Why do people always look to "gun-related" murder stats as though being murdered by a gun is somehow worse than being murdered by other means. The intentional homicide rate in the Netherlands in 2012 (latest easy to find stats) was 0.9. In Vermont, it was 1.3. Higher, yes, but since the numbers we're playing with are single-digits (8 in Vermont in 2012), that's rather skewed. Looking back at recent history, there were years where it was as high at 16 and as low as 6. If you go back into the 1960s, it was as low as 1 or 2, and now we're getting into Iceland territory.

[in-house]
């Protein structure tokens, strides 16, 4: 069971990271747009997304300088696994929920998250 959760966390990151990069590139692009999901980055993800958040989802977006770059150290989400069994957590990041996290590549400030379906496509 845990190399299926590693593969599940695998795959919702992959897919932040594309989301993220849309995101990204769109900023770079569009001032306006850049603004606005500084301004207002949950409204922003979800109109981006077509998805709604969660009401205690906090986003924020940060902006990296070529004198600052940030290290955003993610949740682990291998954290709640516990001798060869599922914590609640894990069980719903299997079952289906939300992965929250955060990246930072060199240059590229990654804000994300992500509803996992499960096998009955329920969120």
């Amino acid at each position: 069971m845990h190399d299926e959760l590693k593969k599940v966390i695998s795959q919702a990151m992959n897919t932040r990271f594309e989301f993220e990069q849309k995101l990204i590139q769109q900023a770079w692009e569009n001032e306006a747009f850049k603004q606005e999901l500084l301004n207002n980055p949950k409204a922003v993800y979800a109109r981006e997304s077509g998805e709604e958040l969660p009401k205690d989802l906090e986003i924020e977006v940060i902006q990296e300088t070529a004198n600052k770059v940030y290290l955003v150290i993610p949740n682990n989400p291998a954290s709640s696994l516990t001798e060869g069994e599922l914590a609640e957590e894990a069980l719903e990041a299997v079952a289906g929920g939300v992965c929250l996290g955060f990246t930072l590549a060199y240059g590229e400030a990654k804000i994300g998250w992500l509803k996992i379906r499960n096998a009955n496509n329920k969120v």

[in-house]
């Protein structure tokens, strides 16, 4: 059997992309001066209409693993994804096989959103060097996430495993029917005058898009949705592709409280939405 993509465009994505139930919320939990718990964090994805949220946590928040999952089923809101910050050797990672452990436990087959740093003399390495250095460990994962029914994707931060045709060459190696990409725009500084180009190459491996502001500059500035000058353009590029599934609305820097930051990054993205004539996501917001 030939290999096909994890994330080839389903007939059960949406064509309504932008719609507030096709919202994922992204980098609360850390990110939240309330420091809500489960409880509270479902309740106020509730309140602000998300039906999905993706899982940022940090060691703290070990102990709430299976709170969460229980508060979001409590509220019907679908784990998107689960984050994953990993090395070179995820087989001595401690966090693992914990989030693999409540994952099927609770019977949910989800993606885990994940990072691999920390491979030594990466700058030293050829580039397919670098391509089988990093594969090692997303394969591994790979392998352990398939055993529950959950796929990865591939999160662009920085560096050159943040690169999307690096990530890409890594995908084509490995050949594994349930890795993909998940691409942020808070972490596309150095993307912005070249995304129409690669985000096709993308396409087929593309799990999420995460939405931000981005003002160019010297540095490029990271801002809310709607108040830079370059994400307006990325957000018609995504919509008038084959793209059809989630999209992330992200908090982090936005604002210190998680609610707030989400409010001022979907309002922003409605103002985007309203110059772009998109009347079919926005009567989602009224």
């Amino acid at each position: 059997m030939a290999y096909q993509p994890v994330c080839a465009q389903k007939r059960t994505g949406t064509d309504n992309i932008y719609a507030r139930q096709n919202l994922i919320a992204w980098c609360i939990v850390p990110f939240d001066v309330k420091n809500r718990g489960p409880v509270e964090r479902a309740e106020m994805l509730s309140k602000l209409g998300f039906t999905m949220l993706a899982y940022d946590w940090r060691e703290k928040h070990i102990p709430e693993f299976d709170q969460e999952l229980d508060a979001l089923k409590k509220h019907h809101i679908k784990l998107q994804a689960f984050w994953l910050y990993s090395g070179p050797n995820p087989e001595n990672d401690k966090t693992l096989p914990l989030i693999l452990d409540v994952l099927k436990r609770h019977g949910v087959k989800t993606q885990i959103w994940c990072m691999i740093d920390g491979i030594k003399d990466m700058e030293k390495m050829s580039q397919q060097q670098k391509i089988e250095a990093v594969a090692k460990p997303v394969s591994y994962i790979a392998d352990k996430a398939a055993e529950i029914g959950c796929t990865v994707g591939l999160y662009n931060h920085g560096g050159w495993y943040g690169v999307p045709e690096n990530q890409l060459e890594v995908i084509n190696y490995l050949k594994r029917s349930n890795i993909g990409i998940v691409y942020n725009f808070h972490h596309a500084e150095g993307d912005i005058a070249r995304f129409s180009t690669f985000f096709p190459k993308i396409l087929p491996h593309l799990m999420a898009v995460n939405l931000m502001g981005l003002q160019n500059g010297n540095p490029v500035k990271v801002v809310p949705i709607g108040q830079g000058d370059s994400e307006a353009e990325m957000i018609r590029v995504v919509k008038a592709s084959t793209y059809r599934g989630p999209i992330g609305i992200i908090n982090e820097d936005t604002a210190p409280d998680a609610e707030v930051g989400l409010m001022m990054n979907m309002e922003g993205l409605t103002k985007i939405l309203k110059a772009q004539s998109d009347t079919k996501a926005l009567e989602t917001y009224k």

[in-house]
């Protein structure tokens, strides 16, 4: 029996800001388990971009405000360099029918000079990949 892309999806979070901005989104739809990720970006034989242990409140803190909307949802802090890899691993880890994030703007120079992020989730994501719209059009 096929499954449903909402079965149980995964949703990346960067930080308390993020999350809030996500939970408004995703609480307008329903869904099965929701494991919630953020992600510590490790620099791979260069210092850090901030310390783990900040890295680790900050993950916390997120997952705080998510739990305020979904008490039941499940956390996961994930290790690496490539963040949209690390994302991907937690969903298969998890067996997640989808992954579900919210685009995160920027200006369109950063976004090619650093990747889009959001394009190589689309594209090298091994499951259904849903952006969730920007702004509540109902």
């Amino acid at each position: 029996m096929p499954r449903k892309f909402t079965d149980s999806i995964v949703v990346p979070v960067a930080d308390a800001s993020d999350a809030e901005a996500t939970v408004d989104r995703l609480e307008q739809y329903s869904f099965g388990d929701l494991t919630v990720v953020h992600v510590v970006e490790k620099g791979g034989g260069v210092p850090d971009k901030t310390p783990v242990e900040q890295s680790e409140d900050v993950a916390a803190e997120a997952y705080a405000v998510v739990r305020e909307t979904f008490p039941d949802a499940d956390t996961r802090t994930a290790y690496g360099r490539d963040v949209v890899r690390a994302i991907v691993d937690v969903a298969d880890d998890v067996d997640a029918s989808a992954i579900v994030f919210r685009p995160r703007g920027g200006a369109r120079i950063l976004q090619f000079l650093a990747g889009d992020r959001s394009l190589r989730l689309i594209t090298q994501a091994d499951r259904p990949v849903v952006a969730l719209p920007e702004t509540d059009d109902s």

The Netherlands is certainly its own country, but the better comparison to the United States is Europe as a whole. Europe comes in at 3.0 and the US comes in at 4.7. Again, looking at all intentional homicides; not just gun-related (because being murdered by a kitchen knife leaves you just as dead as being murdered by a .22). Higher, yes, but when you look at regions with analogous geographic sizes, populations, and cultural variations, the numbers don't express any ludicrously high differences.